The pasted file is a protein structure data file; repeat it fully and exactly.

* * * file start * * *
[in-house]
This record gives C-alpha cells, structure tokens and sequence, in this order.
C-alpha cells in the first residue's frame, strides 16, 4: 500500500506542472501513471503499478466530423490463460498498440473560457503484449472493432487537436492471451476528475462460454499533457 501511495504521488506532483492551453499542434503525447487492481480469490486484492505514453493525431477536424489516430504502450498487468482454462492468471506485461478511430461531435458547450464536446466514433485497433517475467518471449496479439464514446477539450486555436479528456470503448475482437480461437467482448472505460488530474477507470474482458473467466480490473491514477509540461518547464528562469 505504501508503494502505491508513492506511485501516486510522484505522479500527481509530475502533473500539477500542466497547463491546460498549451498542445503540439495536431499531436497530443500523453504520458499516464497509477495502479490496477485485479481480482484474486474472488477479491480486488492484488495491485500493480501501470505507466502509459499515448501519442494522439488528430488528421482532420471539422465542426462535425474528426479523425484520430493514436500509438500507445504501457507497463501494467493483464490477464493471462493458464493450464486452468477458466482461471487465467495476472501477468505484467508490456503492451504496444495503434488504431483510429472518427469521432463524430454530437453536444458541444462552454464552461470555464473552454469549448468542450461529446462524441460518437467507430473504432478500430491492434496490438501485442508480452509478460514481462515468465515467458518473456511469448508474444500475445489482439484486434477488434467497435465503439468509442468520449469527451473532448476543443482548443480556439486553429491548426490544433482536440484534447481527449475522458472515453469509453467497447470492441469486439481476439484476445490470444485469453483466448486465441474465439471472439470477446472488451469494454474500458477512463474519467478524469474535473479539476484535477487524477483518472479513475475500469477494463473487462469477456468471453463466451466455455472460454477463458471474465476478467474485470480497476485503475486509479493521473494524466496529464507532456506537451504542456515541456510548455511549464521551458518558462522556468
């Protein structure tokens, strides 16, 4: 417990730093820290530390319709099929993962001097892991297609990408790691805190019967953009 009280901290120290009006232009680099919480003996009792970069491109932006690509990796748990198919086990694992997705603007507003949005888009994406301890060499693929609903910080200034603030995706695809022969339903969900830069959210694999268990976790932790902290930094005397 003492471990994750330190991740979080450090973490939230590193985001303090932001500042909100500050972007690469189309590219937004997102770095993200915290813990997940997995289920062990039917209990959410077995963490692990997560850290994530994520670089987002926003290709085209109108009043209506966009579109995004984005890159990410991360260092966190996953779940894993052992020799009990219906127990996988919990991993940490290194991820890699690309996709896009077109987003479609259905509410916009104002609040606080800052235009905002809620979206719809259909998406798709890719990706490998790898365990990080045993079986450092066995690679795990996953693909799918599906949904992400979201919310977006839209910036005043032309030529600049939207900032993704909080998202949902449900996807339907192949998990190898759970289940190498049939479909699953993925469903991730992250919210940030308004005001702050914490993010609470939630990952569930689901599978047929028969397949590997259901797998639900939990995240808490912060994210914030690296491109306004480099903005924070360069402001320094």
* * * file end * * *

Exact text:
[in-house]
This record gives C-alpha cells, structure tokens and sequence, in this order.
C-alpha cells in the first residue's frame, strides 16, 4: 500500500506542472501513471503499478466530423490463460498498440473560457503484449472493432487537436492471451476528475462460454499533457 501511495504521488506532483492551453499542434503525447487492481480469490486484492505514453493525431477536424489516430504502450498487468482454462492468471506485461478511430461531435458547450464536446466514433485497433517475467518471449496479439464514446477539450486555436479528456470503448475482437480461437467482448472505460488530474477507470474482458473467466480490473491514477509540461518547464528562469 505504501508503494502505491508513492506511485501516486510522484505522479500527481509530475502533473500539477500542466497547463491546460498549451498542445503540439495536431499531436497530443500523453504520458499516464497509477495502479490496477485485479481480482484474486474472488477479491480486488492484488495491485500493480501501470505507466502509459499515448501519442494522439488528430488528421482532420471539422465542426462535425474528426479523425484520430493514436500509438500507445504501457507497463501494467493483464490477464493471462493458464493450464486452468477458466482461471487465467495476472501477468505484467508490456503492451504496444495503434488504431483510429472518427469521432463524430454530437453536444458541444462552454464552461470555464473552454469549448468542450461529446462524441460518437467507430473504432478500430491492434496490438501485442508480452509478460514481462515468465515467458518473456511469448508474444500475445489482439484486434477488434467497435465503439468509442468520449469527451473532448476543443482548443480556439486553429491548426490544433482536440484534447481527449475522458472515453469509453467497447470492441469486439481476439484476445490470444485469453483466448486465441474465439471472439470477446472488451469494454474500458477512463474519467478524469474535473479539476484535477487524477483518472479513475475500469477494463473487462469477456468471453463466451466455455472460454477463458471474465476478467474485470480497476485503475486509479493521473494524466496529464507532456506537451504542456515541456510548455511549464521551458518558462522556468
């Protein structure tokens, strides 16, 4: 417990730093820290530390319709099929993962001097892991297609990408790691805190019967953009 009280901290120290009006232009680099919480003996009792970069491109932006690509990796748990198919086990694992997705603007507003949005888009994406301890060499693929609903910080200034603030995706695809022969339903969900830069959210694999268990976790932790902290930094005397 003492471990994750330190991740979080450090973490939230590193985001303090932001500042909100500050972007690469189309590219937004997102770095993200915290813990997940997995289920062990039917209990959410077995963490692990997560850290994530994520670089987002926003290709085209109108009043209506966009579109995004984005890159990410991360260092966190996953779940894993052992020799009990219906127990996988919990991993940490290194991820890699690309996709896009077109987003479609259905509410916009104002609040606080800052235009905002809620979206719809259909998406798709890719990706490998790898365990990080045993079986450092066995690679795990996953693909799918599906949904992400979201919310977006839209910036005043032309030529600049939207900032993704909080998202949902449900996807339907192949998990190898759970289940190498049939479909699953993925469903991730992250919210940030308004005001702050914490993010609470939630990952569930689901599978047929028969397949590997259901797998639900939990995240808490912060994210914030690296491109306004480099903005924070360069402001320094």